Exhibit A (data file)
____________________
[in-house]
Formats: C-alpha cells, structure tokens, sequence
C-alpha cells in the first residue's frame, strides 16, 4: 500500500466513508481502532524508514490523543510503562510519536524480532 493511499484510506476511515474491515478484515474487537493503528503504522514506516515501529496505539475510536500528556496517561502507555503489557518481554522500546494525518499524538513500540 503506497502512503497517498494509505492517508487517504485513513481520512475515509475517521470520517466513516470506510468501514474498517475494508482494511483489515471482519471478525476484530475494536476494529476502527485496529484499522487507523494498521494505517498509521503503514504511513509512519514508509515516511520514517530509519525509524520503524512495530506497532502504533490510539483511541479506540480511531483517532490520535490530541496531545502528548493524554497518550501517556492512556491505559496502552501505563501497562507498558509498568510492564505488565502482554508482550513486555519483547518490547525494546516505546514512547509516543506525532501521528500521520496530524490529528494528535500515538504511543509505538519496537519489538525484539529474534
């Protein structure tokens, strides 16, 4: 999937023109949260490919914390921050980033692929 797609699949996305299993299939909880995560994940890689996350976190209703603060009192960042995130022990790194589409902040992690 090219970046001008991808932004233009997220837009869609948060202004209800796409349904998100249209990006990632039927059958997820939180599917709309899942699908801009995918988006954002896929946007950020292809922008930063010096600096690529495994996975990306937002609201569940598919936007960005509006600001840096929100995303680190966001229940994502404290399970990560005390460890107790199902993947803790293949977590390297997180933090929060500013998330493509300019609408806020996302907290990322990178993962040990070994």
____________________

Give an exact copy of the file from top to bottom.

[in-house]
Formats: C-alpha cells, structure tokens, sequence
C-alpha cells in the first residue's frame, strides 16, 4: 500500500466513508481502532524508514490523543510503562510519536524480532 493511499484510506476511515474491515478484515474487537493503528503504522514506516515501529496505539475510536500528556496517561502507555503489557518481554522500546494525518499524538513500540 503506497502512503497517498494509505492517508487517504485513513481520512475515509475517521470520517466513516470506510468501514474498517475494508482494511483489515471482519471478525476484530475494536476494529476502527485496529484499522487507523494498521494505517498509521503503514504511513509512519514508509515516511520514517530509519525509524520503524512495530506497532502504533490510539483511541479506540480511531483517532490520535490530541496531545502528548493524554497518550501517556492512556491505559496502552501505563501497562507498558509498568510492564505488565502482554508482550513486555519483547518490547525494546516505546514512547509516543506525532501521528500521520496530524490529528494528535500515538504511543509505538519496537519489538525484539529474534
């Protein structure tokens, strides 16, 4: 999937023109949260490919914390921050980033692929 797609699949996305299993299939909880995560994940890689996350976190209703603060009192960042995130022990790194589409902040992690 090219970046001008991808932004233009997220837009869609948060202004209800796409349904998100249209990006990632039927059958997820939180599917709309899942699908801009995918988006954002896929946007950020292809922008930063010096600096690529495994996975990306937002609201569940598919936007960005509006600001840096929100995303680190966001229940994502404290399970990560005390460890107790199902993947803790293949977590390297997180933090929060500013998330493509300019609408806020996302907290990322990178993962040990070994």